This review was first posted on The Hamilton Spectator website Dec. 11.
Be brave says the dad to his young daughter at the hospital.
The child is about to get a scan in a newly installed magnetic resonance imaging machine. She’s terrified so the technician calls for an anesthesiologist. Around 80 per cent of pediatric patients are sedated so they’ll stay still inside the MRI. When an anesthesiologist isn’t available, the scan gets rescheduled.
Watching the family is Doug Dietz from General Electric. Dietz has spent more than two and half years designing the MRI machine. His work is up for an international award in design excellence. But Dietz realizes his machine is far from excellent for kids and their parents.
“Pride in his design was replaced with feelings of failure for letting down the very patients he was trying to help,” recount authors and brothers Tom and David Kelley with IDEO, one of the world’s leading innovation and design firms.
“Rather than an elegant, sleek piece of technology, worthy of accolades and admiration, he now saw that – through the eyes of a young child – the MRI looked more like a big scary machine you have to go inside.”
Making the machine less terrifying for kids becomes Deitz’s mission. He takes a weeklong crash course aimed at igniting what the authors call creative confidence.
“At its core, creative confidence is about believing in your ability to create change in the world around you,” say the Kelleys. “Belief in your creative capacity lies at the heart of innovation.”
Dietz takes what he learns from the workshop and redesigns the experience of getting an MRI. He turns it into an adventure for children. Scanners are tricked out in decals and transformed into rocket and pirate ships. Kids go from being patients to the star of the show. Instead of calling the anesthesiologist, technicians roleplay with a script. The noise inside the MRI machine that once terrified kids is now the spaceship engines kicking into hyperdrive.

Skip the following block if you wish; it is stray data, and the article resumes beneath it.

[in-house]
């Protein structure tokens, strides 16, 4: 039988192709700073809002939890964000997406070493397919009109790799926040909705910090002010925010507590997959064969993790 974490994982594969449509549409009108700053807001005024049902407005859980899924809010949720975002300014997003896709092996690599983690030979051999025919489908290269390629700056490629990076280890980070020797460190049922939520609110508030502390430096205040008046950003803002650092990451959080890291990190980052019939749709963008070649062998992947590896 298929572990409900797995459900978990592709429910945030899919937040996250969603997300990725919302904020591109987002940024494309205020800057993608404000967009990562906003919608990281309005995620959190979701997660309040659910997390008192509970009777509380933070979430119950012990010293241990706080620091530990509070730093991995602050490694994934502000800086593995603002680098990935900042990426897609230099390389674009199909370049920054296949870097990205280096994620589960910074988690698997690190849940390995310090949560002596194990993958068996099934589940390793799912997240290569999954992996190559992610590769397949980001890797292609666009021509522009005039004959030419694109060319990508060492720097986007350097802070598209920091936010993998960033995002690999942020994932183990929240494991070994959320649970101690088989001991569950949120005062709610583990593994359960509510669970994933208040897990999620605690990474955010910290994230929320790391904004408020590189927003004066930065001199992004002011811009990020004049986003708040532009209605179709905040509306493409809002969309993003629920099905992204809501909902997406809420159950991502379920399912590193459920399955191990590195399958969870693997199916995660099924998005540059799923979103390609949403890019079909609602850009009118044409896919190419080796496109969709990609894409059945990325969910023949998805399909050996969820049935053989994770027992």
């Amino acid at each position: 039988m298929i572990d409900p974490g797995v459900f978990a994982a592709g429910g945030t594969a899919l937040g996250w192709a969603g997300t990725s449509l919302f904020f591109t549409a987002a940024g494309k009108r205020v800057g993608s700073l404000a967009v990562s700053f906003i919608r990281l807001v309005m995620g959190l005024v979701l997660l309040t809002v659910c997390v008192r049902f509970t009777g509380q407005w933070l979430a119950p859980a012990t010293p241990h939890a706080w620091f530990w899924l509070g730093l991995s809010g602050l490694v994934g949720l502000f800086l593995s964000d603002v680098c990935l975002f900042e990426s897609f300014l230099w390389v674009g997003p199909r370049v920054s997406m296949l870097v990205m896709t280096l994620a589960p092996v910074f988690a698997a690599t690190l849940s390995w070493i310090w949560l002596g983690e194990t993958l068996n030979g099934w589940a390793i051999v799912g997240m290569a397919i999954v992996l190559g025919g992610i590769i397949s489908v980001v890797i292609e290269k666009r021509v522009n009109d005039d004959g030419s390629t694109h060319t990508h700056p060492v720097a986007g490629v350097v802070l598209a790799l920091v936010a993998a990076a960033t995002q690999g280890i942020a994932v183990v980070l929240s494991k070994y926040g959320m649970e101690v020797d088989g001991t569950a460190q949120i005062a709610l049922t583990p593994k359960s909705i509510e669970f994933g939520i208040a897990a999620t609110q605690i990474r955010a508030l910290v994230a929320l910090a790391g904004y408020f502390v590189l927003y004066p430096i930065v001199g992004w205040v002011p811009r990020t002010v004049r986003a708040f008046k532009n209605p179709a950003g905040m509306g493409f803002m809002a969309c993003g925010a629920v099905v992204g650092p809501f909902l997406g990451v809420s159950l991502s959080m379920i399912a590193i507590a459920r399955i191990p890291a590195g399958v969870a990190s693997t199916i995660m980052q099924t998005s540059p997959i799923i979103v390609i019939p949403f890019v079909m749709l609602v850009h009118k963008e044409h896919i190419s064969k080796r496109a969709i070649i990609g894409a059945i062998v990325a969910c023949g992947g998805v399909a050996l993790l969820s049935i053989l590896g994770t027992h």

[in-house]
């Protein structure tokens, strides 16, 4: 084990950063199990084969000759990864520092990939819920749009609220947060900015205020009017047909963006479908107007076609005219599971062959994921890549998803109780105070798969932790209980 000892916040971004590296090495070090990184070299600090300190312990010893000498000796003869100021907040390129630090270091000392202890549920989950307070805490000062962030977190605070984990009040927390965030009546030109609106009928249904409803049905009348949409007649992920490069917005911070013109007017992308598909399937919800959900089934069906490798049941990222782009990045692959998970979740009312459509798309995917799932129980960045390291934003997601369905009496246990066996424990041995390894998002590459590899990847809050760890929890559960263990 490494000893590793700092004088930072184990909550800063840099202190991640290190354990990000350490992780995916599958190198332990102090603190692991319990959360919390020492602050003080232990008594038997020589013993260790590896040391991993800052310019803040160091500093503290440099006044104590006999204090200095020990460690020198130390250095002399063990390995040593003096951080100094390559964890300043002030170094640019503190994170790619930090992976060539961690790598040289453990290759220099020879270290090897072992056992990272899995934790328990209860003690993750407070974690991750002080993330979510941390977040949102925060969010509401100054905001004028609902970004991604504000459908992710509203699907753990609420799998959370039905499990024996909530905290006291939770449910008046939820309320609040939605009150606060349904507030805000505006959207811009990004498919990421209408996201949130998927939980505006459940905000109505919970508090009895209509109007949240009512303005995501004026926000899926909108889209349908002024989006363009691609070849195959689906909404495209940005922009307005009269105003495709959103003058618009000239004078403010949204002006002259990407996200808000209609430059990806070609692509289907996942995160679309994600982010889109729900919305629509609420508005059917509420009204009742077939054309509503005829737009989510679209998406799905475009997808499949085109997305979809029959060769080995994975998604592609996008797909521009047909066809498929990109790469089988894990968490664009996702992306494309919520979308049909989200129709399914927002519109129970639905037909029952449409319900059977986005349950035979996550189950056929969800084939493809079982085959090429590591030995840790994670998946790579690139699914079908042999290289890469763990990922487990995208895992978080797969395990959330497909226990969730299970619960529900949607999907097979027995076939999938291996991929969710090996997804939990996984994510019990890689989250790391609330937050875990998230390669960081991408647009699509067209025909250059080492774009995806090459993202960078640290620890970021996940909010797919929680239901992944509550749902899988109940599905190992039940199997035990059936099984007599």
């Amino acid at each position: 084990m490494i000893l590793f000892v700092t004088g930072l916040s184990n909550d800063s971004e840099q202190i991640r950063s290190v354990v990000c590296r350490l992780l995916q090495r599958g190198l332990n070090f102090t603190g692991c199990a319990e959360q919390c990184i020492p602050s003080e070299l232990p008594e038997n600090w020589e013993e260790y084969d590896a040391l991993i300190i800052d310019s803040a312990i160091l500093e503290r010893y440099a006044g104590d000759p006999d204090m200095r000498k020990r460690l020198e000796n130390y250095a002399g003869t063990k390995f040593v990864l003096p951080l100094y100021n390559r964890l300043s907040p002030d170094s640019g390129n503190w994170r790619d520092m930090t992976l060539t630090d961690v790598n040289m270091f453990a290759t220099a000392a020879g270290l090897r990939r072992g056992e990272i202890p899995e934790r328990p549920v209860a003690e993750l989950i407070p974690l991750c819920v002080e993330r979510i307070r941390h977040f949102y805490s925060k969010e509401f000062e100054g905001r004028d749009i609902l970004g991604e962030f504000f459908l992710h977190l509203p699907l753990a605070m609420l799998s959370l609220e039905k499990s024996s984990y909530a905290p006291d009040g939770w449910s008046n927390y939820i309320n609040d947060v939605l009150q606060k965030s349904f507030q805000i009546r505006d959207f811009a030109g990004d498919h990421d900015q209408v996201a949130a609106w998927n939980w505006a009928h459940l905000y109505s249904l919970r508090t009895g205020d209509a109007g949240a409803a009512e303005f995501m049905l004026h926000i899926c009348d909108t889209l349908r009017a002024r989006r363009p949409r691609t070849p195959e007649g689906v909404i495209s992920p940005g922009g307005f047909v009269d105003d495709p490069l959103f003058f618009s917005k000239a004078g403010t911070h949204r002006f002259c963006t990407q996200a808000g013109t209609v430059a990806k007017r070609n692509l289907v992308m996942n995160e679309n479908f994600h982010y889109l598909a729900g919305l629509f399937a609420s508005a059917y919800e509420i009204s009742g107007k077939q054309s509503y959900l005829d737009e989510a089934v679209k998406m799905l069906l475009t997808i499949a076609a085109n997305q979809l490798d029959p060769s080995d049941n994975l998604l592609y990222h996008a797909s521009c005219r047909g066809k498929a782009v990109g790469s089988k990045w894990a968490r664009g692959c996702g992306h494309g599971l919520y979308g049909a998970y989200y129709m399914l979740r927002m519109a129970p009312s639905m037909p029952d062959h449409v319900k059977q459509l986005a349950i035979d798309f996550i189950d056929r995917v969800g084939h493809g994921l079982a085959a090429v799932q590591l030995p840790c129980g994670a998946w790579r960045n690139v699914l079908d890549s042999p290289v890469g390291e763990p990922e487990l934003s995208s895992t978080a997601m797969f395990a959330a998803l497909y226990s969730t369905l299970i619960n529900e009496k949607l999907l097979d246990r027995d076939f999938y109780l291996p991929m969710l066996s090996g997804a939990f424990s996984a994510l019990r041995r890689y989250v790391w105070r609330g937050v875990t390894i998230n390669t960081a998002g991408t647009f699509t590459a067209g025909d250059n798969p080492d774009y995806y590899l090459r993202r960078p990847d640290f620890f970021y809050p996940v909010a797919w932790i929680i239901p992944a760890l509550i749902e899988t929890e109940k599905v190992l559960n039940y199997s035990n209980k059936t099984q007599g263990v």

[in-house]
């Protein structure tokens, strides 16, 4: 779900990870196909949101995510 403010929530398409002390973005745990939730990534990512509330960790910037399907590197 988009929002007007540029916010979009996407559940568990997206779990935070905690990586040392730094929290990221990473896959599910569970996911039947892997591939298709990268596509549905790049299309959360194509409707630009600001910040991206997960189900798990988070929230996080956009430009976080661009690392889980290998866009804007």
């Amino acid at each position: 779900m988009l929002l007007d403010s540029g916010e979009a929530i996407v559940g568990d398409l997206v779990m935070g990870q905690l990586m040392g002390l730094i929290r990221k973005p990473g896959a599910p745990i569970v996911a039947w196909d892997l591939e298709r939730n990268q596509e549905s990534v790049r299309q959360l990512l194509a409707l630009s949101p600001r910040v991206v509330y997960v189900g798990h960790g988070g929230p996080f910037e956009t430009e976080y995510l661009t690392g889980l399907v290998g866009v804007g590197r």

The number of kids needing sedation has dropped significantly, meaning less need for anesthesiologists , more scans per day and less stress and worry for families. Most important, kids aren’t terrified of the experience
What Dietz learned at his course has been captured by the authors. They’ve written a confidence-boasting manual that’ll show you how to shake up the status quo and solve whatever challenges have you stumped at work.
The authors believe everyone is creative. Our potential to be innovative and make a dent in the universe is untapped and unlimited.
“In our experience, everybody is the creative type,” say the Kelleys, who’ve helped thousands of companies bring breakthrough ideas to market. “What we’ve found is that we don’t have to generate creativity from scratch. We just need to help people rediscover what they already have: the capacity to imagine – or build upon – new-to-the-world ideas. The combination of thought and action defines creative confidence: the ability to come up with new ideas and the courage to try them out.”
Turns out the biggest roadblock is fear. We’re afraid of making mistakes, being judged and getting started. Too many of us have our innate creativity educated out of us by a system that punishes wrong answers and doesn’t reward asking big and bold questions. “Doubts in one’s creative ability can be cured by guiding people through a series of small successes,” say the Kelleys.
Getting over that fear is well worth the effort and the rewards are great as Doug Dietz can attest. He returns to the hospital and talks with a mom whose six-year-old daughter has just had an MRI scan in the pirate ship minus the sedation. The tiny captain comes over to her mother and asks if they can come back tomorrow.
“Would it be an exaggeration to say that Doug helped change the world a bit? Ask one of those young patients or their parents. They already have the answer.”